<

MOST RECENT

(Courtesy Royalty Meat Company)
IMPACTS ROUNDUP: Royalty Meat Company now open and more

Here is a roundup of business news for Clear Lake and League City.

The program, which began this week in San Marcos, gives Amazon and Whole Foods employees and contractors direct access to COVID-19 vaccinations. (Courtesy Amazon)
Amazon begins rollout of statewide vaccination clinics for employees

The program, which began this week in San Marcos, gives Amazon and Whole Foods employees and contractors direct access to COVID-19 vaccinations.

Houston City Council approved ordinances expanding and funding Houston’s BCycle program on April 14. (Courtesy Houston BCycle)
Houston City Council OKs expansion of BCycle sites

City Council approved the addition of 11 new BCycle kiosk bike stations.

Federal funding is set aside for public schools to address effects of the pandemic. (Courtesy Adobe Stock)
Why Texas has not yet distributed $18 billion in federal funds intended for public schools

As budget decisions loom for school districts across Texas, state leaders are holding on to federal funds intended for public schools to use in addressing the effects of the COVID-19 pandemic.

Homes priced above $750,000, such as this one in the Heights, saw a surge in sales in March, with almost twice as many properties sold. (Courtesy Houston Association of Realtors)
Average Houston single-family home price jumps 20% in March

The average sale price for a home in March was $370,847.

While face masks will remain a requirement for the rest of the 2020-21 school year, a Clear Creek ISD committee has recommended masks be optional for the 2021-22 school year. (Jake Magee/Community Impact Newspaper)
Clear Creek ISD committee recommends making face masks optional next school year

While face masks will remain a requirement for the rest of the 2020-21 school year, a Clear Creek ISD committee has recommended masks be optional for the 2021-22 school year.

League City will give up nearly 30 acres of land to Friendswood in exchange for some of the property tax revenue generated by the move after League City City Council’s unanimous vote April 13. (Courtesy city of League City)
League City agrees to land swap with Friendswood

League City will give up nearly 30 acres of land to Friendswood in exchange for some of the property tax revenue generated by the move after League City City Council’s unanimous vote April 13.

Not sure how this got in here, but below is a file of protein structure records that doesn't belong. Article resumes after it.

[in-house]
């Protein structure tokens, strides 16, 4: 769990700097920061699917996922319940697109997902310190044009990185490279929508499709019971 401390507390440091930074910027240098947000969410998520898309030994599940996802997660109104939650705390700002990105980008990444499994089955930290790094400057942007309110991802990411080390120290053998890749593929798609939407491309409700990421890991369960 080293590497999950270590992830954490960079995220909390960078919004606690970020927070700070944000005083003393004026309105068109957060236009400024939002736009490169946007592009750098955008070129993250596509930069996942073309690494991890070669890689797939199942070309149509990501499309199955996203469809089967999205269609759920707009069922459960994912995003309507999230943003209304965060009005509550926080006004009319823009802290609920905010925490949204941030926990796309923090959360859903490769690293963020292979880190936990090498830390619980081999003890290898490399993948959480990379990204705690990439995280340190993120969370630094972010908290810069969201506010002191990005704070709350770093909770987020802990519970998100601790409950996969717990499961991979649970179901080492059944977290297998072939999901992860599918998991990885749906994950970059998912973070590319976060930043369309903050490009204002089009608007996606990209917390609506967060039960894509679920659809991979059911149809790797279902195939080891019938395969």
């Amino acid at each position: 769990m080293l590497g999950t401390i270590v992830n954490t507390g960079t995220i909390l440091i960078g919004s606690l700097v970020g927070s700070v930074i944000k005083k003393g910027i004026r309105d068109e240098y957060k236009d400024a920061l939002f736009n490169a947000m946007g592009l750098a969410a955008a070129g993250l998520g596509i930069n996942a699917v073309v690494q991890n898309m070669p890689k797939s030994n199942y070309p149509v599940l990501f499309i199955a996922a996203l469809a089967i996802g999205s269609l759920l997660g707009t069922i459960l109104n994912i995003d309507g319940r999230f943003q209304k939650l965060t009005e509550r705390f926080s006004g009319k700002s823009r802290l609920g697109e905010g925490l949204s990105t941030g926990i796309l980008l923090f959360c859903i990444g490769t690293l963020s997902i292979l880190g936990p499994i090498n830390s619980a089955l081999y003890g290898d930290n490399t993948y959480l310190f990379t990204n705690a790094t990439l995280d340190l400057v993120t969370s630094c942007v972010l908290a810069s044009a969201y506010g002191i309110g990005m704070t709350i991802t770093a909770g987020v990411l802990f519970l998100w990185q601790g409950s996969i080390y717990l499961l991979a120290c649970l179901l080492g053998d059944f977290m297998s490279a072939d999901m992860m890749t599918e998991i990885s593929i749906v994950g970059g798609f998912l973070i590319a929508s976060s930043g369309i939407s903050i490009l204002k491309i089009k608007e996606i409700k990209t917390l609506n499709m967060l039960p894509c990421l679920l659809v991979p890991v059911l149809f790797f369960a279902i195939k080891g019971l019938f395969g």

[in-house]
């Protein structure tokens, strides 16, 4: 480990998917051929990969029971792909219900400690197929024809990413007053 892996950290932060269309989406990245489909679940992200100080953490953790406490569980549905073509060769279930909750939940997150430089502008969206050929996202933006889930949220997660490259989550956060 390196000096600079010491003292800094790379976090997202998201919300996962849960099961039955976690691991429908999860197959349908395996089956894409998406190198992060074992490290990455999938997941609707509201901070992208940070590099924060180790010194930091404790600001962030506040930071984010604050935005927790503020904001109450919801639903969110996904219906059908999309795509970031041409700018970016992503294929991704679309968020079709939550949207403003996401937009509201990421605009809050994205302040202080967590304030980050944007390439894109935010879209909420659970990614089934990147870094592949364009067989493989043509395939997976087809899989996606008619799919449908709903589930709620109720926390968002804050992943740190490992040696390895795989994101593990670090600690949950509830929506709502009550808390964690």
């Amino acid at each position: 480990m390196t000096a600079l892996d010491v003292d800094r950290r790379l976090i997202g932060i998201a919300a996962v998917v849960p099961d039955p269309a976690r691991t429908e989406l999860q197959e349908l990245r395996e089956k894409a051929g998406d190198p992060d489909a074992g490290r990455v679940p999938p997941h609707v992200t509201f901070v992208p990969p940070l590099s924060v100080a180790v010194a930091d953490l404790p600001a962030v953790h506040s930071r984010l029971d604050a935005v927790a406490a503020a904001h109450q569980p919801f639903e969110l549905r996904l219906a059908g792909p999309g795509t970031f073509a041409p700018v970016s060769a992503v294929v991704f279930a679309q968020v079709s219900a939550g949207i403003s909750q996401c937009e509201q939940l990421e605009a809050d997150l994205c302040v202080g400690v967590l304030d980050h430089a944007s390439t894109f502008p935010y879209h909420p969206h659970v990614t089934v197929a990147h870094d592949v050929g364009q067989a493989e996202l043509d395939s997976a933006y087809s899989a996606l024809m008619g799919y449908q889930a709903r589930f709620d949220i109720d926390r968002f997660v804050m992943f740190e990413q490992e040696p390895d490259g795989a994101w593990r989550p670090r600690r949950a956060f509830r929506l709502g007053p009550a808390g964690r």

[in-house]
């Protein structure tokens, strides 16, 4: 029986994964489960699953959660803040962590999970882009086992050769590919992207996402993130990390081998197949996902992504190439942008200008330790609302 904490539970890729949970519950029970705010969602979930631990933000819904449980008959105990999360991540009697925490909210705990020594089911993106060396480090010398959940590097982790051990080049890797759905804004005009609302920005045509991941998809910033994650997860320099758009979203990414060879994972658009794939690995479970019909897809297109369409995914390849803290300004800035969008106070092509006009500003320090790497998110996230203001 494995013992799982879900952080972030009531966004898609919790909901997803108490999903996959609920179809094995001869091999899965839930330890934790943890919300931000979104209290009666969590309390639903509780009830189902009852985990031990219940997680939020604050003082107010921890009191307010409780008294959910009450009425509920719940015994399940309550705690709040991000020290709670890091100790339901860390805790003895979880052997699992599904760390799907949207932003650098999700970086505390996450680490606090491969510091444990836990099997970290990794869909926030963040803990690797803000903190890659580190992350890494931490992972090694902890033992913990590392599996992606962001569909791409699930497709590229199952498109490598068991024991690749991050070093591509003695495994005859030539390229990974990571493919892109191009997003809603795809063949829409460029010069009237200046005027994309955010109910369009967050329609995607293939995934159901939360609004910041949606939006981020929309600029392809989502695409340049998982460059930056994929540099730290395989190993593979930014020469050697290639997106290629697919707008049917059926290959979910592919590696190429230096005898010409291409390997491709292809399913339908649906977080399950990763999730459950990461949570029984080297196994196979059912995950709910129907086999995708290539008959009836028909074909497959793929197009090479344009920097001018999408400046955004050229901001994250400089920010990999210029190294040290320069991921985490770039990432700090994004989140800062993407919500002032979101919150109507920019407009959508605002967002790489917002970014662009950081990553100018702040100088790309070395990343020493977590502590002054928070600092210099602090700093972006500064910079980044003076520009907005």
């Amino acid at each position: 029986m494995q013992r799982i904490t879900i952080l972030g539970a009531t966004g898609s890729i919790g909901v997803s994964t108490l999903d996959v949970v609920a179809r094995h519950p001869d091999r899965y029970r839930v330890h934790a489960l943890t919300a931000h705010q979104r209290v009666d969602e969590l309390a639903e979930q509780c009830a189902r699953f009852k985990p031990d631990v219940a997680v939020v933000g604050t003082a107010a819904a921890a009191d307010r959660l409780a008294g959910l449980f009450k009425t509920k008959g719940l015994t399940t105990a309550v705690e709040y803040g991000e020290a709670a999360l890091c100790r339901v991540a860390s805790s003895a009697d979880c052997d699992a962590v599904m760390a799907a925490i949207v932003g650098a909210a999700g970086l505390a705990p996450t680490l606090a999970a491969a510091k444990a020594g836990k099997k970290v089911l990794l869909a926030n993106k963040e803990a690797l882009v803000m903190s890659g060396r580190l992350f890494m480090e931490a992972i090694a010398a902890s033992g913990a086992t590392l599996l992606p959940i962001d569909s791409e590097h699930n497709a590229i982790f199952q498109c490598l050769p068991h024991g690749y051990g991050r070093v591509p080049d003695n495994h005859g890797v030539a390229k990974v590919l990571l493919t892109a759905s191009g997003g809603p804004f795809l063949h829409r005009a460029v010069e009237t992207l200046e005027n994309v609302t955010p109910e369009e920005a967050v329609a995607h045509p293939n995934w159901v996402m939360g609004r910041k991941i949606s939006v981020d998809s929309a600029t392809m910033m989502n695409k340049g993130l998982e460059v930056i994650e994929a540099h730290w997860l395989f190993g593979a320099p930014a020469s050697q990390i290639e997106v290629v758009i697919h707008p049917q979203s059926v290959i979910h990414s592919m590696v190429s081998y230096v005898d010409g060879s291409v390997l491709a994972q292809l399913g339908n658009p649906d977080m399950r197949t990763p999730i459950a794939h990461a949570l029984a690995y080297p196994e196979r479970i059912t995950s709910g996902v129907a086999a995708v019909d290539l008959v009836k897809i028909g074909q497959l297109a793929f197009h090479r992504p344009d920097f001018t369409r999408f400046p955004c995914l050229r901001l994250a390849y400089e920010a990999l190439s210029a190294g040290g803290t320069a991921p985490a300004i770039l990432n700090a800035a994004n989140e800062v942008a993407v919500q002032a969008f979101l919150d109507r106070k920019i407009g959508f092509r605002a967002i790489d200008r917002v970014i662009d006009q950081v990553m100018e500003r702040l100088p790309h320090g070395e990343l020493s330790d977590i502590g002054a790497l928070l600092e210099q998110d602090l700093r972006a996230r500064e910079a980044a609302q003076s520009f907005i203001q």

The Electric Reliability Council of Texas said power outages are not expected April 13, while requesting energy conservation. (Iain Oldman/Community Impact Newspaper)
UPDATE: ERCOT call for energy conservation ends April 13 without need for power outages

An ERCOT official said "tight" supply and demand conditions arose on the state's electric grid April 13 due to forecasting issues amid planned, seasonal maintenance outages by some power generators.

Spearheaded by state Rep. Gene Wu, D-Houston, the new court, if established, would expand the capacity of the county's criminal court system in hopes of reducing its backlog, which stood at 70,951 total cases pending before criminal district courts in Harris County as of April 8. (Courtesy Adobe Stock)
Harris County supports creation of new criminal district court to tackle case backlog

If the efforts are successful, this would be Harris County's first new criminal district court since 1984 when the 351st District Court was created.

The Centers for Disease Control and Prevention and U.S. Food and Drug Administration recommended health providers pause distribution of the Johnson & Johnson vaccine April 13. (Olivia Aldridge/Community Impact Newspaper)
State, federal health authorities recommend pause of Johnson & Johnson vaccine after 6 rare, severe blood clots

Hub providers in Dallas, Harris and Travis counties have all announced they will follow the recommendations and pause distribution of the Johnson & Johnson vaccine.

(Courtesy Montaya Magee)
IMPACTS ROUNDUP: H-E-B coming to Clear Lake and more

Here is a roundup of recent business news in Clear Lake and League City.